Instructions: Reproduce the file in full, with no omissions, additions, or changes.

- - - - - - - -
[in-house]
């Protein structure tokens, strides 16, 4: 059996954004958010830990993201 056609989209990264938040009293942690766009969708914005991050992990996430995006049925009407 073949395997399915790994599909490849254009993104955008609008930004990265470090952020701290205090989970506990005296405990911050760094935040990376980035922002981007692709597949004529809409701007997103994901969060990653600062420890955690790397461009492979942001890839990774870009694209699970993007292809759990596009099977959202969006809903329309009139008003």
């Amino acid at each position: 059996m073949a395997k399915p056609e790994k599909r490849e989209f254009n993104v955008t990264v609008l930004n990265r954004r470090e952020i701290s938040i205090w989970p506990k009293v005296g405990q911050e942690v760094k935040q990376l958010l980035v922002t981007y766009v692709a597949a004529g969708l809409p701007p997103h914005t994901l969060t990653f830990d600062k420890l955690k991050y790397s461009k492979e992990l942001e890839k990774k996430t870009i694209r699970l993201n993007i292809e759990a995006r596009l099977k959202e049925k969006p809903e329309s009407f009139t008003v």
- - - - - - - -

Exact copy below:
[in-house]
């Protein structure tokens, strides 16, 4: 059996954004958010830990993201 056609989209990264938040009293942690766009969708914005991050992990996430995006049925009407 073949395997399915790994599909490849254009993104955008609008930004990265470090952020701290205090989970506990005296405990911050760094935040990376980035922002981007692709597949004529809409701007997103994901969060990653600062420890955690790397461009492979942001890839990774870009694209699970993007292809759990596009099977959202969006809903329309009139008003």
């Amino acid at each position: 059996m073949a395997k399915p056609e790994k599909r490849e989209f254009n993104v955008t990264v609008l930004n990265r954004r470090e952020i701290s938040i205090w989970p506990k009293v005296g405990q911050e942690v760094k935040q990376l958010l980035v922002t981007y766009v692709a597949a004529g969708l809409p701007p997103h914005t994901l969060t990653f830990d600062k420890l955690k991050y790397s461009k492979e992990l942001e890839k990774k996430t870009i694209r699970l993201n993007i292809e759990a995006r596009l099977k959202e049925k969006p809903e329309s009407f009139t008003v």